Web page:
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how to become a Web Designer
 
      
 

How to Become a Web Designer



Web designers come up with concepts for websites, design their look, and create them using computer programming. If you enjoy the internet, have a knack for design, and would like a job in a growing industry, then you might like to become a web designer.

Working as a web designer is a relatively new occupation, after all the internet didn't even exist twenty years ago. Despite this, it is a very fast growing occupation.

A web designer will consult with clients to determine their needs. If they have an existing site, they will analyze it and then approach the client with a number of concepts for their new site.

While some web designers will complete a job from start to finish, others will specialize in particular aspects of this role. For instance, some may merely work on programming, others on design, some may be content writers, and others trained in search engine optimization. This is usually the case in large web design firms.

Education Requirements to Become a Web Designer



Most people in this field have a degree that relates to computer programming and graphic design. A good way to enter this career would be to complete a web design bachelor's degree and study other computer related subjects. More and more courses that concentrate on web design are becoming available.

Learning HTML and CSS programming are going to be essential parts of your role. It's never too early to start learning, and there are plenty of resources to do this online that don't cost any money. You could also visit your local bookstore or library and find some good resources there.

The most important thing you can do if you want to become a web designer is to start building sites. Pick a subject that you are interested in and build a site around it. Even if you don't know anything about it now, learning by doing is a great way to start.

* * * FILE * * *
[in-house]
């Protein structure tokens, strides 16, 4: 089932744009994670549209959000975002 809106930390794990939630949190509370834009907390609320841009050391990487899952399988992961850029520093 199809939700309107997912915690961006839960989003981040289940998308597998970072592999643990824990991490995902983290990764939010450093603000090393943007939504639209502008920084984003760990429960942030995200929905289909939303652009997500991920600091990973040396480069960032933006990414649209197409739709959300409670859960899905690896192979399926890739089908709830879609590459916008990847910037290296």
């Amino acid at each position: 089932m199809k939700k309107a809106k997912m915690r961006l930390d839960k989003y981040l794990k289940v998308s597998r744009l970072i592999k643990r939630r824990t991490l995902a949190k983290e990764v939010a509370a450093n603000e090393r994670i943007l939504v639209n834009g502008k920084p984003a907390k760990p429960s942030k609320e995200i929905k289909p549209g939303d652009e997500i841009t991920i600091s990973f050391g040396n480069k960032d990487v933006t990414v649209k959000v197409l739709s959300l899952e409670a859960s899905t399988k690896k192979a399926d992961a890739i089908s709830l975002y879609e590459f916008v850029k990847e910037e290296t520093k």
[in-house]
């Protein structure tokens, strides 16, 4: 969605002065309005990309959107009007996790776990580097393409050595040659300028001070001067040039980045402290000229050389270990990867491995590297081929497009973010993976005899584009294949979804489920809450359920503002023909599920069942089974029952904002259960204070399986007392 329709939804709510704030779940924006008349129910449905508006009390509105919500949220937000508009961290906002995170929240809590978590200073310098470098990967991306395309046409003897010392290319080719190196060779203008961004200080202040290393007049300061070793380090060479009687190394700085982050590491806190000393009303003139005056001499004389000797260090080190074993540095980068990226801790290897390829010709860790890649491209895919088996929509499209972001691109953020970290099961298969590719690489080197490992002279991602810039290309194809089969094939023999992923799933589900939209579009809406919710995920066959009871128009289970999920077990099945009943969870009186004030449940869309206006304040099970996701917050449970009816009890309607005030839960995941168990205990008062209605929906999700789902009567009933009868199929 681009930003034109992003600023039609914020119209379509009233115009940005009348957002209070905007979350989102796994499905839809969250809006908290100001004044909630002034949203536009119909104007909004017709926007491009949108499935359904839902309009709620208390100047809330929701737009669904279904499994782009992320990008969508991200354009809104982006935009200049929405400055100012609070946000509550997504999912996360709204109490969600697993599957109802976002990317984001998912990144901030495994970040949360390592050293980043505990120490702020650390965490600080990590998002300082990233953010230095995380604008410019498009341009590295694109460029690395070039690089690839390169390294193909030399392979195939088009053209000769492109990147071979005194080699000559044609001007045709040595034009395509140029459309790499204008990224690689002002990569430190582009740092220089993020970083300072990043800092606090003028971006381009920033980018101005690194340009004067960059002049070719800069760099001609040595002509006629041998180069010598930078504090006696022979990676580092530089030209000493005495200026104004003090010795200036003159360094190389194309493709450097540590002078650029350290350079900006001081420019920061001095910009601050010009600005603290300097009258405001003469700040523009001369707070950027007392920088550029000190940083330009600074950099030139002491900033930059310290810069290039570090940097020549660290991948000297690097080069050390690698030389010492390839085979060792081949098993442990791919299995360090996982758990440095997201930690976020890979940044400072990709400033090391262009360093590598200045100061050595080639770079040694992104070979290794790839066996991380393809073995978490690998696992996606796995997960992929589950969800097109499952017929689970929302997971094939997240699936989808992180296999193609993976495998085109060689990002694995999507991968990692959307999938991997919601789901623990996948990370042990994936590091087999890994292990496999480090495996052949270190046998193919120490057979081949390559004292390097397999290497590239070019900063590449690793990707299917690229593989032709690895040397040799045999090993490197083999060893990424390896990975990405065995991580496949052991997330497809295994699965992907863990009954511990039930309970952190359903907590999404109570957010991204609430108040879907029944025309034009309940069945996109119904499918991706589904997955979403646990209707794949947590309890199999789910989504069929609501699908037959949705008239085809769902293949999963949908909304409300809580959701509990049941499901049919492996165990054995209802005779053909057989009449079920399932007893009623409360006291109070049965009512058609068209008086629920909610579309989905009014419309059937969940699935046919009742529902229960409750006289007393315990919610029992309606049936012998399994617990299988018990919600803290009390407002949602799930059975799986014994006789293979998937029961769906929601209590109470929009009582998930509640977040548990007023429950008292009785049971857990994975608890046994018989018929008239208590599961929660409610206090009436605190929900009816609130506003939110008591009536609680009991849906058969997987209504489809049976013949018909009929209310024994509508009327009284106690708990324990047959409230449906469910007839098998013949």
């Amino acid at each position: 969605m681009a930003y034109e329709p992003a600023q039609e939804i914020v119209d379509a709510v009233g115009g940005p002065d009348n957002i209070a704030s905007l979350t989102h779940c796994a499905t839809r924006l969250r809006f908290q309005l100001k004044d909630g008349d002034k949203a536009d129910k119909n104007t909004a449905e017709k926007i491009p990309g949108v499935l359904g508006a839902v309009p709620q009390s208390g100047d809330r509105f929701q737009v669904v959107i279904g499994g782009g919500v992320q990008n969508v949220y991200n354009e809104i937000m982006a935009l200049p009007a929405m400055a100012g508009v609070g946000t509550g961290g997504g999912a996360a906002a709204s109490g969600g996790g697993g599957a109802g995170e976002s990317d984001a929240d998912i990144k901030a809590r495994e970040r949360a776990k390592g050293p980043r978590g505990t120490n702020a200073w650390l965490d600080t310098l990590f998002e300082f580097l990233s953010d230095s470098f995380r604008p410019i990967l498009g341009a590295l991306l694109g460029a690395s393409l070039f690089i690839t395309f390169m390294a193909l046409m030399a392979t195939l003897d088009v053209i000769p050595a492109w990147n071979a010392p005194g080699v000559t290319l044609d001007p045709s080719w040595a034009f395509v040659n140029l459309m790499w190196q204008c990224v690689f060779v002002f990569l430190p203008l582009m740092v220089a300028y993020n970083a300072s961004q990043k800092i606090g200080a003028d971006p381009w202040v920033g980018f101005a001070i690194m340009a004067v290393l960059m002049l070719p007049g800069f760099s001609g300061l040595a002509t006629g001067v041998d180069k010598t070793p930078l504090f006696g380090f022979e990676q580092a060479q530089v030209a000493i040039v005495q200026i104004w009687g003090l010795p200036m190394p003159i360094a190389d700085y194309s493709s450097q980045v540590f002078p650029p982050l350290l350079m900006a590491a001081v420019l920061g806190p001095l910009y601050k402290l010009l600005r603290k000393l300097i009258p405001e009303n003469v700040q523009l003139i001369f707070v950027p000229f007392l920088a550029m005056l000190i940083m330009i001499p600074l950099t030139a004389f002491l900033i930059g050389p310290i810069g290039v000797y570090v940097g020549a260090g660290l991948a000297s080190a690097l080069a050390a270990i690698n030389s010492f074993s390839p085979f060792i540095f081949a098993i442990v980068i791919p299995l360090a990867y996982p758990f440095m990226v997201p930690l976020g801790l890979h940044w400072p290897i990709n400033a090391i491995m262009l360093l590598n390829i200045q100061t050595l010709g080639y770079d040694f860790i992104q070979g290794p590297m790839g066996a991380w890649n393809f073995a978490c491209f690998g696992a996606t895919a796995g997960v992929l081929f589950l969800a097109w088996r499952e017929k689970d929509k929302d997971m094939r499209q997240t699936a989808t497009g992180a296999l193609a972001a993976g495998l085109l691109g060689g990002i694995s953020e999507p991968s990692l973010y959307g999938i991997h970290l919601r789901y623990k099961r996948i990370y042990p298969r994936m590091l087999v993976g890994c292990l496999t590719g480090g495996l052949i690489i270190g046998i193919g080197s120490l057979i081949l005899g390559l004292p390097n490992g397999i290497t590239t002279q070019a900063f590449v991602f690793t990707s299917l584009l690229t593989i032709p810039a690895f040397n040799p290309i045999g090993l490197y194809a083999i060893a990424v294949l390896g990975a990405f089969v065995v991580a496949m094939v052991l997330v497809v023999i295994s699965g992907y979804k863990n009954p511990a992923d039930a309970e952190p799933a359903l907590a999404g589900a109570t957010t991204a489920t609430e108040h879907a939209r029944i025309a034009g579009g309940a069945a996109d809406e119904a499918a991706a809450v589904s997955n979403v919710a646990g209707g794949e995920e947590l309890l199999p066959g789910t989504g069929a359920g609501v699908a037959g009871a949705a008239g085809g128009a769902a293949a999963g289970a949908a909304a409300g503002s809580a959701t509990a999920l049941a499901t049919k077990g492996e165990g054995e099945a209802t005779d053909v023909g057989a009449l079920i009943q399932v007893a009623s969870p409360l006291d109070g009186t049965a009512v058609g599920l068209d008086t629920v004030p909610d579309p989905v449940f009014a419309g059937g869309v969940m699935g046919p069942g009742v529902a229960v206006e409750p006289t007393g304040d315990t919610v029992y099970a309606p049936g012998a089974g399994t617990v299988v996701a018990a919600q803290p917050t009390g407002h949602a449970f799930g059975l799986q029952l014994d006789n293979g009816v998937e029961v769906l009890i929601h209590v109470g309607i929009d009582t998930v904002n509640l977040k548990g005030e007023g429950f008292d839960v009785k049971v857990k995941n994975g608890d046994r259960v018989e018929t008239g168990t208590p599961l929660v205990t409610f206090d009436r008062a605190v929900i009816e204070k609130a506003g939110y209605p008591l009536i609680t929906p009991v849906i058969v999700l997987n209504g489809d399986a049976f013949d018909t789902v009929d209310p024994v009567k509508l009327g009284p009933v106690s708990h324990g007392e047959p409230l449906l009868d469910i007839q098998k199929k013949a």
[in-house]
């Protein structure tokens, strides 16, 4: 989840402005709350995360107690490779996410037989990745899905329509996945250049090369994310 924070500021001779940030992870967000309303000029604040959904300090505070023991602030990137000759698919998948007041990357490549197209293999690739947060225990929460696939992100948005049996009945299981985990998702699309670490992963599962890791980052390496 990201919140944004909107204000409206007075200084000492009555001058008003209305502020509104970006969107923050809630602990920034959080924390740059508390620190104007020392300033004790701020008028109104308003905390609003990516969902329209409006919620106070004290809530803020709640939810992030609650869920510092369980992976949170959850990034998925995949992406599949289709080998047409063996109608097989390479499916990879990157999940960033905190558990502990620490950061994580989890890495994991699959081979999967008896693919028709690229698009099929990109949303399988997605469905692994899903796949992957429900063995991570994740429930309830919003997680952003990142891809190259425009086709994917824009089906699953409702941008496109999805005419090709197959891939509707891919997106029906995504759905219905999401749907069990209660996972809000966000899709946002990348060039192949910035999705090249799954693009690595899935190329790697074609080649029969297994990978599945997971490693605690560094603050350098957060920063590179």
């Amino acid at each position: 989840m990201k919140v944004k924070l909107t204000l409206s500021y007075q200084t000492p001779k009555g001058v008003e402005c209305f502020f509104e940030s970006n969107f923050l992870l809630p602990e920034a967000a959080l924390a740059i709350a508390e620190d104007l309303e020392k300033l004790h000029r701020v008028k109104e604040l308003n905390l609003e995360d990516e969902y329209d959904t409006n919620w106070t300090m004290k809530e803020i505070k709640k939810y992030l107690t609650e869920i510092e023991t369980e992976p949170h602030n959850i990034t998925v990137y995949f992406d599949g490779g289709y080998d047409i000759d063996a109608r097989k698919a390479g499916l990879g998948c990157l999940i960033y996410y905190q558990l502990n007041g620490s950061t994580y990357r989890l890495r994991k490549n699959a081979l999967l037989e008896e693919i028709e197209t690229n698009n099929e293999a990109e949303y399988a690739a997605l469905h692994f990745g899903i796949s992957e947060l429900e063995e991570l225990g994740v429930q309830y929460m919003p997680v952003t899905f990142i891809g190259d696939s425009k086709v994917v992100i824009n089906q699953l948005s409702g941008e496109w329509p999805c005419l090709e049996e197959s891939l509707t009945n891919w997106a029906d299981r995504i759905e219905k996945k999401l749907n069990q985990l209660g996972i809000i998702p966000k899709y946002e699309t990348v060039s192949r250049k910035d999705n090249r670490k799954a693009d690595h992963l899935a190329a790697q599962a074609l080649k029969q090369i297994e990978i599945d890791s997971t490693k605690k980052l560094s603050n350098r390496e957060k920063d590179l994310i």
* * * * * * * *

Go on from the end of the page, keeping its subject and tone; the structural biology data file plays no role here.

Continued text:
Web Designer Job Description



Most web designers work for design or internet firms. They will manage a portfolio of clients whose web design needs they will be responsible for. Some may be one-off clients, others they may see ongoing for a number of years.

Some large organizations hire a full time web designer to look after their needs. This is often common for companies whose customers use their websites a lot, such as a bank.

Here are some of the tasks a web designer may carry out.

  • Meet with clients to determine their needs

  • Design and create websites

  • Complete sketches or test sites

  • Modify existing websites

  • Source photography, artwork and content for web sites

  • Test new sites for bugs

  • Ensure websites are optimized for search engines


Web Designer Salary and Career Path



When you become a web designer, it's likely that you will begin your career working for a larger firm. Many web designers go on to start their own firm or consultancy business later on in their career.

Many web designers specialize in a particular area. For instance they may work within search engine optimization, flash, social media, or another facet of the internet. Some will concentrate on the look and design of sites, while other may have strong programming skills.

Not all web designers start their careers out in this role, perhaps because it is a new occupation. Many are first graphic designers, or software developers. Some simply begin building websites as a hobby, and later make it their career.

There are many similar roles to a web programmer that you may go on to later in your career:

The average salary for a web designer is between $40,000 and $80,000 a year. Those who are self-employed will have the ability to earn more than those who work for an agency. People living in urban areas can expect to have more opportunity.

If you enjoy the internet, and think you would be good at design, as well as computer programming, then you might like to become a web designer. With very good employment prospects in this growing industry, it is certainly a career path worth considering.
 
 
 
 
 
 

*Salary Information provided by the Bureau Of Labor Statistics
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